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The measurement of biological events on the surface of live cells at the single-molecule level is complicated by several factors including high protein densities that are incompatible with single-molecule imaging, cellular autofluorescence, and protein mobility on the cell surface. Here, we fabricated a device composed of an array of nanoscale apertures coupled with a microfluidic delivery system to quantify single-ligand interactions with proteins on the cell surface. We cultured live cells directly on the device and isolated individual epidermal growth factor receptors (EGFRs) in the apertures while delivering fluorescently labeled epidermal growth factor. We observed single ligands binding to EGFRs, allowing us to quantify the ligand turnover in real time. These results demonstrate that this nanoaperture-coupled microfluidic device allows for the spatial isolation of individual membrane proteins while maintaining them in their cellular environment, providing the capability to monitor single-ligand binding events while maintaining receptors in their physiological environment. These methods should be applicable to a wide range of membrane proteins.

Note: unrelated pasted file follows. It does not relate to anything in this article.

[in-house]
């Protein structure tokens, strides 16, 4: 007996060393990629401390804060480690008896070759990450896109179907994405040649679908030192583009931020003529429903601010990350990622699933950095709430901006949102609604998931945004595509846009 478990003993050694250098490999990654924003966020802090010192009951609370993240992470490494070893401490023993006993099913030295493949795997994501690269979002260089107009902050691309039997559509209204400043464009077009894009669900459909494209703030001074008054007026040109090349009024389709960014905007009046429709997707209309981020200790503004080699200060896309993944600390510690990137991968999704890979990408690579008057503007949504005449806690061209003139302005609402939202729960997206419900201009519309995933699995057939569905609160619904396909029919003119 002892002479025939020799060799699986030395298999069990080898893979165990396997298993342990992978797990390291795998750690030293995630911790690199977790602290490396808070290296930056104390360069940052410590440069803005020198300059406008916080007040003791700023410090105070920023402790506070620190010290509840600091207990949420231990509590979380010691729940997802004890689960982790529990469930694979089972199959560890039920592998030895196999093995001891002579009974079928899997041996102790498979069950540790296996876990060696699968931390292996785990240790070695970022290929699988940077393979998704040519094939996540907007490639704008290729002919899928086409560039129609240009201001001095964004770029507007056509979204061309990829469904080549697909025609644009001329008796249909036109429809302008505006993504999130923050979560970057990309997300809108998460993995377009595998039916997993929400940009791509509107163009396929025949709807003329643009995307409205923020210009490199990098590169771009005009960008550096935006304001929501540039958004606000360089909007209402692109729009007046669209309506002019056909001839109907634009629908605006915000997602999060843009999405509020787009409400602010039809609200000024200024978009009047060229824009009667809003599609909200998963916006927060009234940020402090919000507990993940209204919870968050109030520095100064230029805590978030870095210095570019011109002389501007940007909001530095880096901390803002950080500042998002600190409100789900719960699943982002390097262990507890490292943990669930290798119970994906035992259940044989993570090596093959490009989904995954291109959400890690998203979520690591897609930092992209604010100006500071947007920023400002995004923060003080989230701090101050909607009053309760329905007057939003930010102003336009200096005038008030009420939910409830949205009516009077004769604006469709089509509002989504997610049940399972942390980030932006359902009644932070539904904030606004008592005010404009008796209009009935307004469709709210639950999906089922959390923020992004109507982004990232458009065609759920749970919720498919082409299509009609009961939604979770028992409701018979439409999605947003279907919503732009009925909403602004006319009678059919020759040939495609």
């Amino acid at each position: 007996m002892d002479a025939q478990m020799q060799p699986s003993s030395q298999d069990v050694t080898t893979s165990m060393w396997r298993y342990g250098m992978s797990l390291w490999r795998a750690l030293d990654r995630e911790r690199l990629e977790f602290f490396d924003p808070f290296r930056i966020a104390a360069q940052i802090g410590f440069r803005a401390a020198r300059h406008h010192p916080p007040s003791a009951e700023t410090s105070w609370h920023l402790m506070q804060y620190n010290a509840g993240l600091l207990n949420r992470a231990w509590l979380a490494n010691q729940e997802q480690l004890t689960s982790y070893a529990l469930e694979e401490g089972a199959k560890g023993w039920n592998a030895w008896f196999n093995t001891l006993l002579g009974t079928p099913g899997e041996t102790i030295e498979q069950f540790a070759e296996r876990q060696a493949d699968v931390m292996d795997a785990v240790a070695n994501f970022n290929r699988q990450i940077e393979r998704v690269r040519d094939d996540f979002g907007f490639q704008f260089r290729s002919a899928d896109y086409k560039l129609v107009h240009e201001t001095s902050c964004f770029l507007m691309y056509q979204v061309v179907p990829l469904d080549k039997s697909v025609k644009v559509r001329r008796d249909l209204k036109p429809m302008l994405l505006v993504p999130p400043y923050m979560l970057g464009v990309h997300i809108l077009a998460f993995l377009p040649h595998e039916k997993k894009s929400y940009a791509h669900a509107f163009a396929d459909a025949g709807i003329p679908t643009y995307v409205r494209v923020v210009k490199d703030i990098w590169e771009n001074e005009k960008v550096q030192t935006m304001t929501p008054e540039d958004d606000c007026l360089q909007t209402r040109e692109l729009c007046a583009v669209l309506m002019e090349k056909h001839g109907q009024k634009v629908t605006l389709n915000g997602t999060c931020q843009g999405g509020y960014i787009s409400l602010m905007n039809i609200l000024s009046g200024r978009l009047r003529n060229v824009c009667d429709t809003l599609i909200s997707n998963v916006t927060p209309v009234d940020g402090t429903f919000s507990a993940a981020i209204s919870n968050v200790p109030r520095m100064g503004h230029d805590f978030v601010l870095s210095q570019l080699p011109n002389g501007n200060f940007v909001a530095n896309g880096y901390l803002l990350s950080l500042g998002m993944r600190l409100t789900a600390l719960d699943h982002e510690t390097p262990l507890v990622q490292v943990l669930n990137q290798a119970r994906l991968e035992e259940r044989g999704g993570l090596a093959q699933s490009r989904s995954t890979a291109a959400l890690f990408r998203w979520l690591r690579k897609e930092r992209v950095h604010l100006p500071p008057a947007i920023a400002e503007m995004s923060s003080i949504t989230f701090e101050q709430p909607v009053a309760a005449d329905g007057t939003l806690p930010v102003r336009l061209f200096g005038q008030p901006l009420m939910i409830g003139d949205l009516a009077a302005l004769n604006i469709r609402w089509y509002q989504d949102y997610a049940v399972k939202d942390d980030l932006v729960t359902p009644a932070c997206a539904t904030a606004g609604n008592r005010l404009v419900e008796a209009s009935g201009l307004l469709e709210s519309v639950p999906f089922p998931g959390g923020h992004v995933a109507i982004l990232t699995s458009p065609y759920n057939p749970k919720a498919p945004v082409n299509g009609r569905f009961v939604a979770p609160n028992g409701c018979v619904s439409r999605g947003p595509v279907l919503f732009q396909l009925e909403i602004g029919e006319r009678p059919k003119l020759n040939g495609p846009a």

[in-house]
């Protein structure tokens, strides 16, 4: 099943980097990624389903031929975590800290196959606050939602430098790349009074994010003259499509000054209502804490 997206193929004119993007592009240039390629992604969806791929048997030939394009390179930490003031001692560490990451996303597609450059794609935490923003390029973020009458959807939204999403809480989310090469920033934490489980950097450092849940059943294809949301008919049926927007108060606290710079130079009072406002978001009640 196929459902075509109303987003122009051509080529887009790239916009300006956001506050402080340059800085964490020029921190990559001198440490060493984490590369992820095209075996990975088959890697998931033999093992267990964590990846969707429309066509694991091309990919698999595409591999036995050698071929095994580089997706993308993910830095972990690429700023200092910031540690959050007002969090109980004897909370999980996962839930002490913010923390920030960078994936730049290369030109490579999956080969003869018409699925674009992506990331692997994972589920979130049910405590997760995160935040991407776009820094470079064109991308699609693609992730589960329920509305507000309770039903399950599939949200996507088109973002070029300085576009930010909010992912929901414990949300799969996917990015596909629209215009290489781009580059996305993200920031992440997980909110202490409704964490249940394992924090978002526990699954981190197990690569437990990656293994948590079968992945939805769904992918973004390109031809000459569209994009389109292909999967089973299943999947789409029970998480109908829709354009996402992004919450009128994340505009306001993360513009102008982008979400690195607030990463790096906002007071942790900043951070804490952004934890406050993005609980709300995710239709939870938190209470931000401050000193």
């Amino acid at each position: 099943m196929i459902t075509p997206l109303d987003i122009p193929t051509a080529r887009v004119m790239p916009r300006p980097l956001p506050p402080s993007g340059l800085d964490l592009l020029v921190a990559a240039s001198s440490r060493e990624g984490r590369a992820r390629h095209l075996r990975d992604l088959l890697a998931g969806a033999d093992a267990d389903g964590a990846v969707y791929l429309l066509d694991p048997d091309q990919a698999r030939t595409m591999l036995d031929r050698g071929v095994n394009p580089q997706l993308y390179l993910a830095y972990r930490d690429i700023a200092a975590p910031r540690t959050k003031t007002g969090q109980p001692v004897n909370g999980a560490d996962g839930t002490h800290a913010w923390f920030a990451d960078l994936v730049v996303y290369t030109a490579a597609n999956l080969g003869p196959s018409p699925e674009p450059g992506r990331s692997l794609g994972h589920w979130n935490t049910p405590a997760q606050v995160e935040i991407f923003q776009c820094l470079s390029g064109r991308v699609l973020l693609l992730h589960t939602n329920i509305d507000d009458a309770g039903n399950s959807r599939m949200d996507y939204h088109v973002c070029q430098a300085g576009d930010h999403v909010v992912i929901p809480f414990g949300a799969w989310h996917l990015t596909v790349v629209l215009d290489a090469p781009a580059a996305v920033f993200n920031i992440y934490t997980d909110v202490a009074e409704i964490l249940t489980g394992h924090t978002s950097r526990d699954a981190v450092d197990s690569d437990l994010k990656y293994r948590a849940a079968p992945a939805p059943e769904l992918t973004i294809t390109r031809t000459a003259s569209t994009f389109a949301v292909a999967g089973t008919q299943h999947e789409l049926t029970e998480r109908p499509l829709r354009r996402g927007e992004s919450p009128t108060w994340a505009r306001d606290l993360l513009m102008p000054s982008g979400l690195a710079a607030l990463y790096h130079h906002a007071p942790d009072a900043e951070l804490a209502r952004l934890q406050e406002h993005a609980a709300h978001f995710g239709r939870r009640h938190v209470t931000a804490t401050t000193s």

Cell-surface receptors play a primary role in translating extracellular signals into intracellular messages.1−5 A variety of biochemical and microscopy-based techniques have been developed to both monitor ligand interactions with membrane receptors and measure downstream signaling events.1,6−12 Whole-cell and single-channel electrophysiology are often employed to monitor the functional activity of ion channels. Fluorescence imaging and complementary techniques provide insights for ligand–receptor binding events, which initiate essential chemical and electrical communication between the intracellular and extracellular environments.4,13−15 Understanding these interactions is a key component to deciphering the role these signaling events play in the proliferation of diseases such as cancer. Although existing approaches have added significant understanding of the structure and function of receptors, most involve ensemble measurements that lack the specificity to monitor the dynamics of individual receptor–ligand activity.16−18 Single-molecule studies of membrane proteins are limited by intracellular autofluorescence, weak fluorophore emission, membrane protein mobility on the cell surface, and high protein concentrations that are incompatible with single-molecule measurements. One approach to address the challenge of fluorophore brightness is the use of relatively large but photostable labels such as quantum dots,19 which can be utilized to monitor membrane receptor mobility and, in some circumstances, ligand interactions.20,21 However, these studies are complicated by the relatively large size of functionalized quantum dots, and their potential toxicity limits their practical use in many applications.22